Handy Guide for Designers and Estimators
Our company had a nasty habit of hiring guys right out of school, paying them nothing and then rolling them over as soon as they knew something. The turn-over rate in Estimating and Design was ridiculous and each new batch would make all the same mistakes (The company's documentation procedures were lousy)
I was going through some old documents on the computer and came across this bit of nonsense I must have written after Estimating shorted me $1,000 in steel beams and lintels on my Production Job.
I thought it was humorous at the time I wrote it, YMMV :thumbsup:
A Handy Reference for Estimators, Designers and Engineers
1. Two objects cannot occupy the same space at the same time.
2. Reducing the estimated material quantities by 20% does not mean the house will actually get built for 20% less.
3. Objects that are heavier than air (i.e. bricks, steel, wood) are acted upon by a force known as gravity and will fall toward the earth unless supported from beneath.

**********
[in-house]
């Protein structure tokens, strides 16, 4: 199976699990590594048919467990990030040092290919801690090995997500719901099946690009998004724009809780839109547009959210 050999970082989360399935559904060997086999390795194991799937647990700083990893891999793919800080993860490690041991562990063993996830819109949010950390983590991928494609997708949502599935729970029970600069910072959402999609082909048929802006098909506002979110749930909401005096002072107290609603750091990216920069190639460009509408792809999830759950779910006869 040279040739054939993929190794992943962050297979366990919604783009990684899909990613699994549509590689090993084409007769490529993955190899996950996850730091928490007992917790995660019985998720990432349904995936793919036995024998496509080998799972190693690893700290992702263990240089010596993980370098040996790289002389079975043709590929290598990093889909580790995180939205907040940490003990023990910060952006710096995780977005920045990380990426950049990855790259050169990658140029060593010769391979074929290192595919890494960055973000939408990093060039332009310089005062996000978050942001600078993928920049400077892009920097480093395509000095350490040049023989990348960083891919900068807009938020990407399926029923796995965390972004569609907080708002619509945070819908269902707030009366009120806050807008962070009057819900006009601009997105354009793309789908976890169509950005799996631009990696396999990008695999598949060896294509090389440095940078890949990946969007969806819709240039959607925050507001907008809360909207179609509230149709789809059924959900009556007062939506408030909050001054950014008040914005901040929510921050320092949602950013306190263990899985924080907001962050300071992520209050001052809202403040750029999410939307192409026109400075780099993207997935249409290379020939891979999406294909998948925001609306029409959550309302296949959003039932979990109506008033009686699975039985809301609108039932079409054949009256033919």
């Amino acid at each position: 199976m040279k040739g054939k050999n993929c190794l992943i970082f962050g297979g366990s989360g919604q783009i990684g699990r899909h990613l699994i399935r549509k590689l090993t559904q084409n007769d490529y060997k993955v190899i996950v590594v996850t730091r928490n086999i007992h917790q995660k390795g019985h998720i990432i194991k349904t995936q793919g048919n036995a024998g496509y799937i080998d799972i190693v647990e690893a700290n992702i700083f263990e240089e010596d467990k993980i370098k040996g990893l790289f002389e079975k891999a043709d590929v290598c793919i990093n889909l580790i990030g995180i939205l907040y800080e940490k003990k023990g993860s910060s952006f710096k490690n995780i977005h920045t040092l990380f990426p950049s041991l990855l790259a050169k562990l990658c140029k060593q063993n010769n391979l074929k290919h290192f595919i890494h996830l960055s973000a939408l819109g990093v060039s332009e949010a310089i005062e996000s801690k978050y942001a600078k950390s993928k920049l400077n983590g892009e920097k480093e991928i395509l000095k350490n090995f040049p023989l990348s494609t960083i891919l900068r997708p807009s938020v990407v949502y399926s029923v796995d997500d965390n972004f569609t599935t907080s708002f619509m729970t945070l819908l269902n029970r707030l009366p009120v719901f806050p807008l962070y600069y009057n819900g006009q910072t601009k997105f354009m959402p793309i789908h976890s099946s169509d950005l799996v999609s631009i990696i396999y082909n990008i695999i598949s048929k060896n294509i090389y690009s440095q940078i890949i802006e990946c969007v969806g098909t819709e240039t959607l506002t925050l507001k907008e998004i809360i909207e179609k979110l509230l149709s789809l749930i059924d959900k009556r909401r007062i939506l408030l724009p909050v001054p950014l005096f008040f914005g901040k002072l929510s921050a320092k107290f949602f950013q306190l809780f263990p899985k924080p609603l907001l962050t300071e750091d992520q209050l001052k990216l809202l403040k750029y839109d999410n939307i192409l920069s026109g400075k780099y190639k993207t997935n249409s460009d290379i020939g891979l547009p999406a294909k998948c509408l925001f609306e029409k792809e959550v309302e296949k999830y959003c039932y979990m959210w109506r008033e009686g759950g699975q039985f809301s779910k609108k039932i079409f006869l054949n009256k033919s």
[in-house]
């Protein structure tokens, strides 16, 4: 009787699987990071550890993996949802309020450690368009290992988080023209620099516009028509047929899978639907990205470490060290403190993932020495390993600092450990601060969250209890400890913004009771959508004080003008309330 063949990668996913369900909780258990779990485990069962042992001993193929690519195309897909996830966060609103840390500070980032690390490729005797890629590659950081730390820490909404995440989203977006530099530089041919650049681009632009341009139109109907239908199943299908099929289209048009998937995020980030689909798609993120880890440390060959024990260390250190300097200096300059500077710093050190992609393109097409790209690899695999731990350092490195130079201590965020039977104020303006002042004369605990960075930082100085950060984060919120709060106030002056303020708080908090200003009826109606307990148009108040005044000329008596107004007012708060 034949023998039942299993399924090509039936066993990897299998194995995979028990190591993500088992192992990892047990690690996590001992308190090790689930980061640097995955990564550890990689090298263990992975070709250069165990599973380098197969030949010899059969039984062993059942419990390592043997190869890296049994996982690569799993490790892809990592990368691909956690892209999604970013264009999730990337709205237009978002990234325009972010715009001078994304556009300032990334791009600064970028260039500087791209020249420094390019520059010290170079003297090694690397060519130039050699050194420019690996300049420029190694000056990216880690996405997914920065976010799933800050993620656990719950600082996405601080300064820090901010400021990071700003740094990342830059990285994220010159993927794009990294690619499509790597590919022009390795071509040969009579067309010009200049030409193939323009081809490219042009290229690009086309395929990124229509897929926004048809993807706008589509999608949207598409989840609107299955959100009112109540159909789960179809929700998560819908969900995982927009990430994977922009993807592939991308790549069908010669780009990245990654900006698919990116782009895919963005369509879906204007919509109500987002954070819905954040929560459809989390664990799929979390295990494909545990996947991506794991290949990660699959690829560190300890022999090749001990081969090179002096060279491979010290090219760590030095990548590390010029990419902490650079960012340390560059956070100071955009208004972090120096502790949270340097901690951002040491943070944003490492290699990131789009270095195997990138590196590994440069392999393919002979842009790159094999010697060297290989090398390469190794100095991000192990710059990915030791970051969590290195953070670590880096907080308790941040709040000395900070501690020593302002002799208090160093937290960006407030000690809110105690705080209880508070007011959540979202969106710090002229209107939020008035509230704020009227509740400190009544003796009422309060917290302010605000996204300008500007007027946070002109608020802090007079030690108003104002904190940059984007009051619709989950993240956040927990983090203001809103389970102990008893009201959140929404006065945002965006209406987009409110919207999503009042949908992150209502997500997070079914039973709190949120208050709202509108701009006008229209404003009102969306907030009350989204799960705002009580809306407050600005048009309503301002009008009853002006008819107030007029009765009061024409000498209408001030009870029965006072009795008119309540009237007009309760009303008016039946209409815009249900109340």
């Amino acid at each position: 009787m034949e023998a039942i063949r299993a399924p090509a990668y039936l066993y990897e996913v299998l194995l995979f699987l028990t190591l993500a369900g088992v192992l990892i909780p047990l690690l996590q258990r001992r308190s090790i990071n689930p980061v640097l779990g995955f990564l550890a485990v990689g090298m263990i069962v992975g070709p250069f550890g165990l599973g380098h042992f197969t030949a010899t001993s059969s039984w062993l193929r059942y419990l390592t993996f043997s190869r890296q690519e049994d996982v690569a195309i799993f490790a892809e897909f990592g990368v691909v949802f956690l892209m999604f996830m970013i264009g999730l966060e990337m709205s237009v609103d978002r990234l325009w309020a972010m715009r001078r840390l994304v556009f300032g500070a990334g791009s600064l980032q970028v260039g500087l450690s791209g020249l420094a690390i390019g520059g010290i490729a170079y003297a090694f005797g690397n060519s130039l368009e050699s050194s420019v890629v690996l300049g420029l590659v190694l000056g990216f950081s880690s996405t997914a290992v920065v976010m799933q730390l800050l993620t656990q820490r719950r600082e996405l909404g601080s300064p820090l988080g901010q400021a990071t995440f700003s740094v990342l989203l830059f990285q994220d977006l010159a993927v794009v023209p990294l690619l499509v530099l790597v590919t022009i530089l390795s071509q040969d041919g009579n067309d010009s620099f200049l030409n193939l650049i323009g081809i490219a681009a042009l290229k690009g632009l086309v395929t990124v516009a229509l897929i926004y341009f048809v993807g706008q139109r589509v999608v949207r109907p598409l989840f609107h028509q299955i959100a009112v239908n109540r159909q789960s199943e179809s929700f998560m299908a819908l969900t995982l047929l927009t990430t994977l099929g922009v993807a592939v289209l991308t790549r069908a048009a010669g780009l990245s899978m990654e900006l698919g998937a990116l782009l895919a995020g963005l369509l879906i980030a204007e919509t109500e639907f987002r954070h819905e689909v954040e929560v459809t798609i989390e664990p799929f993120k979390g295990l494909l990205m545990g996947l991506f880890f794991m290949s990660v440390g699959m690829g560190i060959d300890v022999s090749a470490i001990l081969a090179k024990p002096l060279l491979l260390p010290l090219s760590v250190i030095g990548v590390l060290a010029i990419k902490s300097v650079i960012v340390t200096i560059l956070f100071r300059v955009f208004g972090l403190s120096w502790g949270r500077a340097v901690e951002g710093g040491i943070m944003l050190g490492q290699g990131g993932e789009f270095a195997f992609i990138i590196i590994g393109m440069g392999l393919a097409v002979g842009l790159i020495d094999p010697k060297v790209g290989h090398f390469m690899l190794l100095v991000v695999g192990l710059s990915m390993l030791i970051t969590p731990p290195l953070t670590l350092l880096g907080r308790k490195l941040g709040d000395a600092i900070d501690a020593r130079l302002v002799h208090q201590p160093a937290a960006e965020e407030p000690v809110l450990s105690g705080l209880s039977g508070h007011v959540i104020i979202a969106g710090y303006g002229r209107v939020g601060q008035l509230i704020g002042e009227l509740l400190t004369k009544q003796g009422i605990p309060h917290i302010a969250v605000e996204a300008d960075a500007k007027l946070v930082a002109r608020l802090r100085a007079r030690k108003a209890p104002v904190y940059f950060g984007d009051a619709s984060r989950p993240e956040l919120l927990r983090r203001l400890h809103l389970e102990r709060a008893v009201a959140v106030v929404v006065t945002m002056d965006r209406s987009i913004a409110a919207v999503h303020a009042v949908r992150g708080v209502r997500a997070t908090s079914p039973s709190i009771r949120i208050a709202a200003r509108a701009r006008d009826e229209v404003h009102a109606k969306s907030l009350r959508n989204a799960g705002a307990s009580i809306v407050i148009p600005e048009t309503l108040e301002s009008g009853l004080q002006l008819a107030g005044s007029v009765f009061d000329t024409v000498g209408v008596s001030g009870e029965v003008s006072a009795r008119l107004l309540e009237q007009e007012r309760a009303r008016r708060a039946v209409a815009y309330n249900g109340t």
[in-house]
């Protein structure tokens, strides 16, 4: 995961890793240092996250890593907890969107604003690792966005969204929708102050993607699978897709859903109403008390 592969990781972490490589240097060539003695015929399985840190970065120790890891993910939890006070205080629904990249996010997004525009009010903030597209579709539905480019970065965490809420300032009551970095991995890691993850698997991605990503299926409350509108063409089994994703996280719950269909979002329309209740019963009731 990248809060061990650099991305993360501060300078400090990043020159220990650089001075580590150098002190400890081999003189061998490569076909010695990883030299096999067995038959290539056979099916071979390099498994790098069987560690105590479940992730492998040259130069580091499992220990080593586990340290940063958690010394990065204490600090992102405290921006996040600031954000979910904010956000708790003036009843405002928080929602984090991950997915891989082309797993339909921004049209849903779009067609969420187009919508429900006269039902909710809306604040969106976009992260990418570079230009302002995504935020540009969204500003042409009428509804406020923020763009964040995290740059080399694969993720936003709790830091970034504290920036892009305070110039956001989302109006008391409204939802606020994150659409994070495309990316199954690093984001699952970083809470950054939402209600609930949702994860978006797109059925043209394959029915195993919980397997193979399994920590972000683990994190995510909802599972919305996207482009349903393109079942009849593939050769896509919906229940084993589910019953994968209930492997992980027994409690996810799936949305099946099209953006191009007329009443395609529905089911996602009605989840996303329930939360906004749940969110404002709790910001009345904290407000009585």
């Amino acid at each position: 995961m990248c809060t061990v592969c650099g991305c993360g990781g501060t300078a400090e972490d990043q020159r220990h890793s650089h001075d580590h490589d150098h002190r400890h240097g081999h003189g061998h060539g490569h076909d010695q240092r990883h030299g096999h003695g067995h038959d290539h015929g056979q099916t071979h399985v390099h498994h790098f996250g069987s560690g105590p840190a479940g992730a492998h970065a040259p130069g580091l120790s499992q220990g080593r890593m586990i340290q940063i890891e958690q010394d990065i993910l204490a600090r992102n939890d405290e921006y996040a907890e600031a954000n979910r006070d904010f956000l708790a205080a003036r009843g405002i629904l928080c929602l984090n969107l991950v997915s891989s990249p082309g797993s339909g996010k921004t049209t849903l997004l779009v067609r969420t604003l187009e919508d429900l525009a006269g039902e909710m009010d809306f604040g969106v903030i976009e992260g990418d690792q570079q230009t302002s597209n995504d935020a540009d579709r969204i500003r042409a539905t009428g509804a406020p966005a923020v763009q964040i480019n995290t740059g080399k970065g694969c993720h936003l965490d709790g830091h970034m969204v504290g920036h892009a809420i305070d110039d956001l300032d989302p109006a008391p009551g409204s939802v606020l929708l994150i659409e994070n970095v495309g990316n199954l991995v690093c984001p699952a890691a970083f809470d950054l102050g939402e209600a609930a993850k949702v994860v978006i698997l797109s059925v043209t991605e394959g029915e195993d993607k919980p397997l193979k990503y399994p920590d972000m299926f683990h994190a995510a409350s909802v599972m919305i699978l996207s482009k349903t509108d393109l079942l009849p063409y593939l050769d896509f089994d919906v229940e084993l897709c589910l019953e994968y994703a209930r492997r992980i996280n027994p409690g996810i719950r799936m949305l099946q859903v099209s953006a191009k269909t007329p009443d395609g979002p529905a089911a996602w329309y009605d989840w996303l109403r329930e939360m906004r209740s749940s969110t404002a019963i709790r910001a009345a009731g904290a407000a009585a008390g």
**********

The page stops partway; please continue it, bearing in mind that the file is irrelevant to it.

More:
4. An object meant to span an opening must be wider than the opening or it will fall into the opening . Refer to Rule 3
5. 2x4 studs that can be purchased for .07 cents each in Bangladesh cannot necessarily be purchased for .07 cents each in Pittsburgh.
6. Extra materials sent to a job do not evaporate; they must be moved, stored or returned.
7. While it is better to be Ďa little overí than Ďa little underí on the materials estimate it is not necessarily better to be Ďa lot overí.
That guide could ave been a few pages longer!:laughing:
|All times are GMT -5. The time now is 03:01 PM.|
Copyright © 2003-2014 Escalate Media LP. All Rights Reserved